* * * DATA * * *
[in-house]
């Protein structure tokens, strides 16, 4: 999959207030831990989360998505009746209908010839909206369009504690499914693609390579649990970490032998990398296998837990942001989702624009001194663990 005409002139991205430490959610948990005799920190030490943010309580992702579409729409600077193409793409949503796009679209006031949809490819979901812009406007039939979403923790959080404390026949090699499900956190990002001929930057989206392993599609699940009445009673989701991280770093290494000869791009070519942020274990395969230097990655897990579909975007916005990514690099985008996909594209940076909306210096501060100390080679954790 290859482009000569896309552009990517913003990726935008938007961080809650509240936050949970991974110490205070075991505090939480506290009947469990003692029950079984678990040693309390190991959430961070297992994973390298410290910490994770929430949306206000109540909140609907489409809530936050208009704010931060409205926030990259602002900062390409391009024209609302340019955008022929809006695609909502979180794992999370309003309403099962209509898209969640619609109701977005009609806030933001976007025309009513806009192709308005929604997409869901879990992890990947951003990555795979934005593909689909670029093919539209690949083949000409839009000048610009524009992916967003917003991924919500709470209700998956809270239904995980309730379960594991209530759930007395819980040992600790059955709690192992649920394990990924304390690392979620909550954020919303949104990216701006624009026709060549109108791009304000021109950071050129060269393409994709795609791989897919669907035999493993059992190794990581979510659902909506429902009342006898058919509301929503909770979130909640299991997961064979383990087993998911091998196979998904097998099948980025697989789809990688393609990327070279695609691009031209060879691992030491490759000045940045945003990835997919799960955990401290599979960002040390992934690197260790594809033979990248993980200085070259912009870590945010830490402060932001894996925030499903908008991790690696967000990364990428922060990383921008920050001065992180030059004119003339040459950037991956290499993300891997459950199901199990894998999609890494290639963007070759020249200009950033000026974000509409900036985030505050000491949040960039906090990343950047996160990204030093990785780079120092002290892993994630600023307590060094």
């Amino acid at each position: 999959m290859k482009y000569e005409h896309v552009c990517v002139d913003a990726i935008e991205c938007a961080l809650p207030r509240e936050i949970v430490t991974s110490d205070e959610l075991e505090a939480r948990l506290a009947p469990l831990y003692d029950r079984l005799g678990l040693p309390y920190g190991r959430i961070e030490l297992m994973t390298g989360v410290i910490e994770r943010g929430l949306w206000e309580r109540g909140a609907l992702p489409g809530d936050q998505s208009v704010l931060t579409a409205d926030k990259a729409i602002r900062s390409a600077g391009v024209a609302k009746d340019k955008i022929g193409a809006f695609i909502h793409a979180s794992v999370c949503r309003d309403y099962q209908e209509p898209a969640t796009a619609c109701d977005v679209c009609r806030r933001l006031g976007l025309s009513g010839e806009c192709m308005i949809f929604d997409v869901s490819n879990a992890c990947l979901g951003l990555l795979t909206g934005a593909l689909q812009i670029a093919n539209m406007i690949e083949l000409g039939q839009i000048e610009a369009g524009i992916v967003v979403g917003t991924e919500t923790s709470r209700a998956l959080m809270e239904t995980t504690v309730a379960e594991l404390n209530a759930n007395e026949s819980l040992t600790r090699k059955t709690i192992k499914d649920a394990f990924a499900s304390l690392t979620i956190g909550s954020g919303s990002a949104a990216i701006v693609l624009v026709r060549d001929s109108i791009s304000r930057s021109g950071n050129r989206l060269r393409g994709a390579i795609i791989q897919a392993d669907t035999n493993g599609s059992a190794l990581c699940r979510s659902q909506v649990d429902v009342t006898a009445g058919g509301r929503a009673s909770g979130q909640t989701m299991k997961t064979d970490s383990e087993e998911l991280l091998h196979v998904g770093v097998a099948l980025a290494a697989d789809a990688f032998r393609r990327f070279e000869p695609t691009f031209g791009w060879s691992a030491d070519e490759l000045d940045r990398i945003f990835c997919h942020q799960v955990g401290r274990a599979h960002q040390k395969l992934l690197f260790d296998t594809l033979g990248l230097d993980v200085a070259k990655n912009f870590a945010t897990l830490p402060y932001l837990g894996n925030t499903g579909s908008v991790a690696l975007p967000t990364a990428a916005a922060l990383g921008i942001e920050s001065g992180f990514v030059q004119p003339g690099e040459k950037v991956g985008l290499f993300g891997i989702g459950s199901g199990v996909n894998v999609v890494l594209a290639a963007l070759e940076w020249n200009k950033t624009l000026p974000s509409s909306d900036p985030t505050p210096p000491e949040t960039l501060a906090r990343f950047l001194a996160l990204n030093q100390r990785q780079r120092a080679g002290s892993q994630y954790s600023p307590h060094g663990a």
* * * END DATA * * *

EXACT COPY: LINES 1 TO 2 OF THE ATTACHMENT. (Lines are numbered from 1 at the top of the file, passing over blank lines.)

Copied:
[in-house]
């Protein structure tokens, strides 16, 4: 999959207030831990989360998505009746209908010839909206369009504690499914693609390579649990970490032998990398296998837990942001989702624009001194663990 005409002139991205430490959610948990005799920190030490943010309580992702579409729409600077193409793409949503796009679209006031949809490819979901812009406007039939979403923790959080404390026949090699499900956190990002001929930057989206392993599609699940009445009673989701991280770093290494000869791009070519942020274990395969230097990655897990579909975007916005990514690099985008996909594209940076909306210096501060100390080679954790 290859482009000569896309552009990517913003990726935008938007961080809650509240936050949970991974110490205070075991505090939480506290009947469990003692029950079984678990040693309390190991959430961070297992994973390298410290910490994770929430949306206000109540909140609907489409809530936050208009704010931060409205926030990259602002900062390409391009024209609302340019955008022929809006695609909502979180794992999370309003309403099962209509898209969640619609109701977005009609806030933001976007025309009513806009192709308005929604997409869901879990992890990947951003990555795979934005593909689909670029093919539209690949083949000409839009000048610009524009992916967003917003991924919500709470209700998956809270239904995980309730379960594991209530759930007395819980040992600790059955709690192992649920394990990924304390690392979620909550954020919303949104990216701006624009026709060549109108791009304000021109950071050129060269393409994709795609791989897919669907035999493993059992190794990581979510659902909506429902009342006898058919509301929503909770979130909640299991997961064979383990087993998911091998196979998904097998099948980025697989789809990688393609990327070279695609691009031209060879691992030491490759000045940045945003990835997919799960955990401290599979960002040390992934690197260790594809033979990248993980200085070259912009870590945010830490402060932001894996925030499903908008991790690696967000990364990428922060990383921008920050001065992180030059004119003339040459950037991956290499993300891997459950199901199990894998999609890494290639963007070759020249200009950033000026974000509409900036985030505050000491949040960039906090990343950047996160990204030093990785780079120092002290892993994630600023307590060094």